When I was eight years old, I was given a wool, London Fog, pea coat. I can’t remember who gave it to me now. It was black, with some dark magenta and teal threads woven through. My mom was very pleased that I received a Christmas gift that was so timely and well made. But I really hated that coat. It was heavy and bulky and too big. It was straight up and down with big buttons, and had no saving ruffles or frills. I wore it grudgingly for two winters. I felt it didn’t match anything and made me look like Randy in A Christmas Story . It was not the red coat or a blue coat or a beautiful purple coat I envisioned myself in. My parents (and whoever bought it in the first place) were right, though; it was a quality coat. I think I and each of my two sisters wore it for two winters apiece. And my youngest sister really liked it! Last time I saw it, it still looked nearly new. It’s probably in my parents’ attic, waiting to pounce on my daughter.
When I think of my favorite children’s books for winter, I realize that coats are a central theme. I start asking myself, “Why coats?” Here’s what I’ve come up with: A coat is a piece of clothing you wear on the outside–there’s no hiding it. A coat is something that nurtures you and keeps you warm. It’s a necessity in most climates. But the central importance of a winter coat being one you like is this: you only get one. Even in our culture of excess, most people only have one true winter coat. When you’re eight, it’s important that it’s a coat you actually want to wear.
I’ve been reading A New Coat for Anna to my children lately. Set in post World War II Germany, Anna’s mother barters a few of her family treasures as she and Anna walk through each step of making a new coat, from the sheep to the tailor. While I am not sure how Anna’s mother managed to hold on to her heirlooms through the actual war, unless she started out pretty well off, I do love this book. I smile at hearing my children say to each other as they play, “I have no money, but I will give you this apple if…”. Bartering is still a useful skill, right?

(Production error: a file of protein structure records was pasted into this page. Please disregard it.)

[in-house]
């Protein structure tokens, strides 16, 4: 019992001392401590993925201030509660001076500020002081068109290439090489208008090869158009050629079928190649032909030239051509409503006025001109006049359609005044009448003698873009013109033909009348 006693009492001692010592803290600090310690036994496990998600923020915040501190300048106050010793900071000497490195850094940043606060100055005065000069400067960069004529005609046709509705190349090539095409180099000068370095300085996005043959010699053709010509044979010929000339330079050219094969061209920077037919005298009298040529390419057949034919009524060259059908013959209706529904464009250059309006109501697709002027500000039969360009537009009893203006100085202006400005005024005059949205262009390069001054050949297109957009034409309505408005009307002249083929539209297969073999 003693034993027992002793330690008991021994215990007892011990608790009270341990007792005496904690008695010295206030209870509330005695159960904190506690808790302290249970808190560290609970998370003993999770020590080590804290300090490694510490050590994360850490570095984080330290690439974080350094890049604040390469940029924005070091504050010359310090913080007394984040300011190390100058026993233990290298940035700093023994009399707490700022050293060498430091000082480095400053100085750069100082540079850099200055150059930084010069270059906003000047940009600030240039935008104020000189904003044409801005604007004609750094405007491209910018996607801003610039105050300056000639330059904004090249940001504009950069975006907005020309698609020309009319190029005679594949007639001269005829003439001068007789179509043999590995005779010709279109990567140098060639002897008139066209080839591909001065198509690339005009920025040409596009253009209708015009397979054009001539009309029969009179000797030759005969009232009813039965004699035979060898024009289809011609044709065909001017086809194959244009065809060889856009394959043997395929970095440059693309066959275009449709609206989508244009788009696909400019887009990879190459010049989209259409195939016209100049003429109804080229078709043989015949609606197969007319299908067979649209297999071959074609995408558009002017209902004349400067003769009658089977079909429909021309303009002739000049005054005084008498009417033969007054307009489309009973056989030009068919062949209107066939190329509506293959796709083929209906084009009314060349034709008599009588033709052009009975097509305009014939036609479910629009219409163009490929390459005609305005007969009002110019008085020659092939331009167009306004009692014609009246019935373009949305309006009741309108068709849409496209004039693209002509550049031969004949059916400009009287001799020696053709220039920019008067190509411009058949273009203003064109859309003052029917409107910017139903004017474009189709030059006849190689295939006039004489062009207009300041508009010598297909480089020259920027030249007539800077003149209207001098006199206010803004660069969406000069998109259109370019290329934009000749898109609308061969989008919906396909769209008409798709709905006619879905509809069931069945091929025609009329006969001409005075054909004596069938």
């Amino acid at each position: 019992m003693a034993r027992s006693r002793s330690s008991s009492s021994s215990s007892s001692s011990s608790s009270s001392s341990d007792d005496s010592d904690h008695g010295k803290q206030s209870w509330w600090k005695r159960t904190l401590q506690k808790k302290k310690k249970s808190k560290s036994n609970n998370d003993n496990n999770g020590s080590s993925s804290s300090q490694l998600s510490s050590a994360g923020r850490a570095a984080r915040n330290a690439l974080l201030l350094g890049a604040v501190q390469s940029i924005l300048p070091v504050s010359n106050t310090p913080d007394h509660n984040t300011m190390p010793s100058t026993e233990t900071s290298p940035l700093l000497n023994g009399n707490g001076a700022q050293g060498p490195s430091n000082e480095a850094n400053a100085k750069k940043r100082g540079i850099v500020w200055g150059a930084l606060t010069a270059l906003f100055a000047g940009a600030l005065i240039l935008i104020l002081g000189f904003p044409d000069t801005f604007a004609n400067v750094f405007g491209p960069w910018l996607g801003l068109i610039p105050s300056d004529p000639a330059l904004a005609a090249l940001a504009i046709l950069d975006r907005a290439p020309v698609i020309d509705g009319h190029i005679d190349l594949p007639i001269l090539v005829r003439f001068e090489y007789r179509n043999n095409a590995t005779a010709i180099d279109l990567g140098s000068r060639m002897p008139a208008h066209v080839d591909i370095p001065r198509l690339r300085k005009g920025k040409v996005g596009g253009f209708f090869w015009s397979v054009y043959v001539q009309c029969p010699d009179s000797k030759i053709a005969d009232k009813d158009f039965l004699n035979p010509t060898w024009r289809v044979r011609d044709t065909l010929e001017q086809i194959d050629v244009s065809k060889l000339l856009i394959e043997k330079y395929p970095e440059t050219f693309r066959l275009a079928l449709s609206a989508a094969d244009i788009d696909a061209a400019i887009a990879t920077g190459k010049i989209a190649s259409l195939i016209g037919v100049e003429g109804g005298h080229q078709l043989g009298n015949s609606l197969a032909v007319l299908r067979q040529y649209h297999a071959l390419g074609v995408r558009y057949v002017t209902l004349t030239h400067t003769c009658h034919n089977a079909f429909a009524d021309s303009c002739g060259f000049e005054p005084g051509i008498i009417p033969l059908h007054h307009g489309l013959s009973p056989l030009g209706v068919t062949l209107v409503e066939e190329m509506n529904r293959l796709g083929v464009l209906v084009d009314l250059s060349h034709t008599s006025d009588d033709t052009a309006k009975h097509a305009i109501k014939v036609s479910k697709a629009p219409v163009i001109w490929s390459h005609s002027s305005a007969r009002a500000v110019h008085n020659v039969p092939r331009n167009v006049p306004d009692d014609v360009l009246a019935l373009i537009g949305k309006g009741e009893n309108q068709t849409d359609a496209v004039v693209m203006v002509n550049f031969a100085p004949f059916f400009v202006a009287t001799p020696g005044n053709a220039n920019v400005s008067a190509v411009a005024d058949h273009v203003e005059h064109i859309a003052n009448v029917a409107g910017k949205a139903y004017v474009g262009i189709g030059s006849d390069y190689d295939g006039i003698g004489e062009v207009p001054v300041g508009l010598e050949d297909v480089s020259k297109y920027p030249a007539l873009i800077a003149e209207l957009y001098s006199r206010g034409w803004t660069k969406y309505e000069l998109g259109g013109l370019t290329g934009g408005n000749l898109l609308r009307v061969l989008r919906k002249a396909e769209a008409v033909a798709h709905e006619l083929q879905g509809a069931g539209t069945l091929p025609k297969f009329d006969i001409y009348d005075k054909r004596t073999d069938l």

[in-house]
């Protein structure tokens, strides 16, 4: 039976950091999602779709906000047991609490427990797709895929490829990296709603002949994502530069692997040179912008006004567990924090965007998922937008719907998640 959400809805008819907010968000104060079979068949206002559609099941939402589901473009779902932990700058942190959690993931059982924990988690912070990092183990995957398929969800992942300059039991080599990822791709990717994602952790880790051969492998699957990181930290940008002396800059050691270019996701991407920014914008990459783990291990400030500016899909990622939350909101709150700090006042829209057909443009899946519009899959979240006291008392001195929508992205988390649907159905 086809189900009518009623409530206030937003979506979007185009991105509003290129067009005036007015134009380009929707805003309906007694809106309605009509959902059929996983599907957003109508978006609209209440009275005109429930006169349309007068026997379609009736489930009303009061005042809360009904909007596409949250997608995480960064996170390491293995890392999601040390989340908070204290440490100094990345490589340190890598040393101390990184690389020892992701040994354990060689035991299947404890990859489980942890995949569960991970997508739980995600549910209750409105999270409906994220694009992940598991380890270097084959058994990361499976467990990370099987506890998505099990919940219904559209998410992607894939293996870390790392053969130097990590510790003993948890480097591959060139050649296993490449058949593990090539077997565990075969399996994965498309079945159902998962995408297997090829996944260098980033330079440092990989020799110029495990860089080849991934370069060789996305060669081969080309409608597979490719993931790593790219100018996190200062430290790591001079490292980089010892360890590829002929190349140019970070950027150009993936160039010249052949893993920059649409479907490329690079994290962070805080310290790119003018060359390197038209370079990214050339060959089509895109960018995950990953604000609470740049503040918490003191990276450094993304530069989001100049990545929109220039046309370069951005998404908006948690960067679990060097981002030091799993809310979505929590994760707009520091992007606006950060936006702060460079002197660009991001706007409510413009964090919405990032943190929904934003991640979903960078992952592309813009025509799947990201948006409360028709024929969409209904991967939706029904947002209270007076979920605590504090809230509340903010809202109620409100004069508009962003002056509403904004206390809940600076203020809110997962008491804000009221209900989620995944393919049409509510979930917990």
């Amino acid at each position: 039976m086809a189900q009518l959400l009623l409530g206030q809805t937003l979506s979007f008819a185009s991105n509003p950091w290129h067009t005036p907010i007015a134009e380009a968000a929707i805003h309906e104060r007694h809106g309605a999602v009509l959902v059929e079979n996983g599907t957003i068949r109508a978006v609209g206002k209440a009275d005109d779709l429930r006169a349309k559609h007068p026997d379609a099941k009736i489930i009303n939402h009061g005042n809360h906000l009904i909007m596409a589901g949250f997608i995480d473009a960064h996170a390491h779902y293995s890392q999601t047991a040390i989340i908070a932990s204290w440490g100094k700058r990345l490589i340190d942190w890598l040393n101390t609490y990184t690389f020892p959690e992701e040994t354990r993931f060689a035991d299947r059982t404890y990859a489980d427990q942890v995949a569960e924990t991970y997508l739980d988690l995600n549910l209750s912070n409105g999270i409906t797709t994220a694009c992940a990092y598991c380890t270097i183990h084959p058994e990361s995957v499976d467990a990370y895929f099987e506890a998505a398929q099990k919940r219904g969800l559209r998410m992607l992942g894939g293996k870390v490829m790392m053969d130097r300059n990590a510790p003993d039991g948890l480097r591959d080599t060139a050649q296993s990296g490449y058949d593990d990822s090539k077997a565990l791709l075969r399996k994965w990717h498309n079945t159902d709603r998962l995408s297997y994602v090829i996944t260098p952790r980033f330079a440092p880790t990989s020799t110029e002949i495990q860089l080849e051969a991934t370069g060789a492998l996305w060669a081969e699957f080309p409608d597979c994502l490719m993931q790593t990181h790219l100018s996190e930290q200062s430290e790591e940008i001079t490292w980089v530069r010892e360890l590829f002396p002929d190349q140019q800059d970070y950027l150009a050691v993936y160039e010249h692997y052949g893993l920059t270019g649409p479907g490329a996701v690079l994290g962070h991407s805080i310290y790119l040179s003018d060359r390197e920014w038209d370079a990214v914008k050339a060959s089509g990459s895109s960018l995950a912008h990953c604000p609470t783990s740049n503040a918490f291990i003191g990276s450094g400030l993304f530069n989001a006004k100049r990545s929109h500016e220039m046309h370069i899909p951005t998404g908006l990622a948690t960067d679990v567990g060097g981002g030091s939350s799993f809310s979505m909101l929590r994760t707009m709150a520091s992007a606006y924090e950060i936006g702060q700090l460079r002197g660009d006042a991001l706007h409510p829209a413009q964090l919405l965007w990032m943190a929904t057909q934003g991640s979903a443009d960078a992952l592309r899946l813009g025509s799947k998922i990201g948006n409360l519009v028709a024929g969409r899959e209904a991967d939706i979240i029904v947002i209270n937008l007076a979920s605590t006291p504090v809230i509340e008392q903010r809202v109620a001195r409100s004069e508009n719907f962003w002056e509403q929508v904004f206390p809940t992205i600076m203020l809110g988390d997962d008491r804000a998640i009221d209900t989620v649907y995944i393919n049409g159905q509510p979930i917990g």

Another great book centered on a girl and her coat is The Purple Coat. This may be the source of my purple coat envy. In this book, Gabrielle decides to buck her usual trend of blue winter coats and asks instead for a deep purple one. Her grandfather and mother are unsure about this decisions. With some creativity, what unfurls is the perfect coat, inside and out.
I was about six when American Girl dolls and their books hit the market, I was bedazzled by all of it. I saved up money for months to buy Kirsten, although my favorite books were the Molly series. I was so vain–I wanted what I thought was the prettiest doll. In all of those books, the coat is a central piece. I was out of the American Girl stage by the time Kit came into the family of characters, but I read them all the same, under the guise of reading to my youngest sister. Changes for Kit tells of her mother’s resourcefulness and Kit’s generosity, and it’s all centered on a coat. It’s a great book for kids who are just getting ready to have parents read aloud to them out of chapter books, because it still has a good many pictures and it includes a great lesson.
So bring out your winter coats, gather some winter coat books, and if at all possible, get your child a coat she’ll really like to wear.
This post is part of the 31 Days of Picture Book Series. To see the posts in the series, go here.